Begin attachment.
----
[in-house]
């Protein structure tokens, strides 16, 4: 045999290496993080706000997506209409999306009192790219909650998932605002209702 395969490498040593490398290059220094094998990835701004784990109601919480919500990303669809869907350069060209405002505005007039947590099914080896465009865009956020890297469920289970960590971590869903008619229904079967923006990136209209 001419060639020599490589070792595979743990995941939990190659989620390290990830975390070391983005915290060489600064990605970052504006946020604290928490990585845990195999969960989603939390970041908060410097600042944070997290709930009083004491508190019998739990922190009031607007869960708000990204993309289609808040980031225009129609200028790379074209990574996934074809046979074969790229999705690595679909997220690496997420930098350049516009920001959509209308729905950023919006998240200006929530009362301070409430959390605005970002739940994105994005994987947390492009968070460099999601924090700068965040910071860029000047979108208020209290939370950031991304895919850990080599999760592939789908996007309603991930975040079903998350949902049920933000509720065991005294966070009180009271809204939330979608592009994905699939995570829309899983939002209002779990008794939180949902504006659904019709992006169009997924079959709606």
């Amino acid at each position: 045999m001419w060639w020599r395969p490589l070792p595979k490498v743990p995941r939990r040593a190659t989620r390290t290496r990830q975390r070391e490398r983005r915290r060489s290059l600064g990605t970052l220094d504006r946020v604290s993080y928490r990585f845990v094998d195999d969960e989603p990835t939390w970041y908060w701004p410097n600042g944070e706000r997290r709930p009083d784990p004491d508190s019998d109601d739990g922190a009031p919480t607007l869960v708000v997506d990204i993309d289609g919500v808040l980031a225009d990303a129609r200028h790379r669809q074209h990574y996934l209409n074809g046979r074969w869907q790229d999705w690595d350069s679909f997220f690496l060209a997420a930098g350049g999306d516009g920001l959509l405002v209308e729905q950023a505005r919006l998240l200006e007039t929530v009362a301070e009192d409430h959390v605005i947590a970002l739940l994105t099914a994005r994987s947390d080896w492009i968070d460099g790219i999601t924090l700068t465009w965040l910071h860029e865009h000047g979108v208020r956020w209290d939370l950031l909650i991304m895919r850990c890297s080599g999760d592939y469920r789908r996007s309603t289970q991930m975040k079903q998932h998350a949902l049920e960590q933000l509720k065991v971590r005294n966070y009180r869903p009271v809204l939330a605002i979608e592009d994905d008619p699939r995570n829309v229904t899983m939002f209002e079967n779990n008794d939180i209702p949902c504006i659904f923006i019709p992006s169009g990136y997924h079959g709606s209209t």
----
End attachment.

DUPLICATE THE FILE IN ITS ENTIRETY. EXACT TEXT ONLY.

[in-house]
């Protein structure tokens, strides 16, 4: 045999290496993080706000997506209409999306009192790219909650998932605002209702 395969490498040593490398290059220094094998990835701004784990109601919480919500990303669809869907350069060209405002505005007039947590099914080896465009865009956020890297469920289970960590971590869903008619229904079967923006990136209209 001419060639020599490589070792595979743990995941939990190659989620390290990830975390070391983005915290060489600064990605970052504006946020604290928490990585845990195999969960989603939390970041908060410097600042944070997290709930009083004491508190019998739990922190009031607007869960708000990204993309289609808040980031225009129609200028790379074209990574996934074809046979074969790229999705690595679909997220690496997420930098350049516009920001959509209308729905950023919006998240200006929530009362301070409430959390605005970002739940994105994005994987947390492009968070460099999601924090700068965040910071860029000047979108208020209290939370950031991304895919850990080599999760592939789908996007309603991930975040079903998350949902049920933000509720065991005294966070009180009271809204939330979608592009994905699939995570829309899983939002209002779990008794939180949902504006659904019709992006169009997924079959709606």
């Amino acid at each position: 045999m001419w060639w020599r395969p490589l070792p595979k490498v743990p995941r939990r040593a190659t989620r390290t290496r990830q975390r070391e490398r983005r915290r060489s290059l600064g990605t970052l220094d504006r946020v604290s993080y928490r990585f845990v094998d195999d969960e989603p990835t939390w970041y908060w701004p410097n600042g944070e706000r997290r709930p009083d784990p004491d508190s019998d109601d739990g922190a009031p919480t607007l869960v708000v997506d990204i993309d289609g919500v808040l980031a225009d990303a129609r200028h790379r669809q074209h990574y996934l209409n074809g046979r074969w869907q790229d999705w690595d350069s679909f997220f690496l060209a997420a930098g350049g999306d516009g920001l959509l405002v209308e729905q950023a505005r919006l998240l200006e007039t929530v009362a301070e009192d409430h959390v605005i947590a970002l739940l994105t099914a994005r994987s947390d080896w492009i968070d460099g790219i999601t924090l700068t465009w965040l910071h860029e865009h000047g979108v208020r956020w209290d939370l950031l909650i991304m895919r850990c890297s080599g999760d592939y469920r789908r996007s309603t289970q991930m975040k079903q998932h998350a949902l049920e960590q933000l509720k065991v971590r005294n966070y009180r869903p009271v809204l939330a605002i979608e592009d994905d008619p699939r995570n829309v229904t899983m939002f209002e079967n779990n008794d939180i209702p949902c504006i659904f923006i019709p992006s169009g990136y997924h079959g709606s209209t």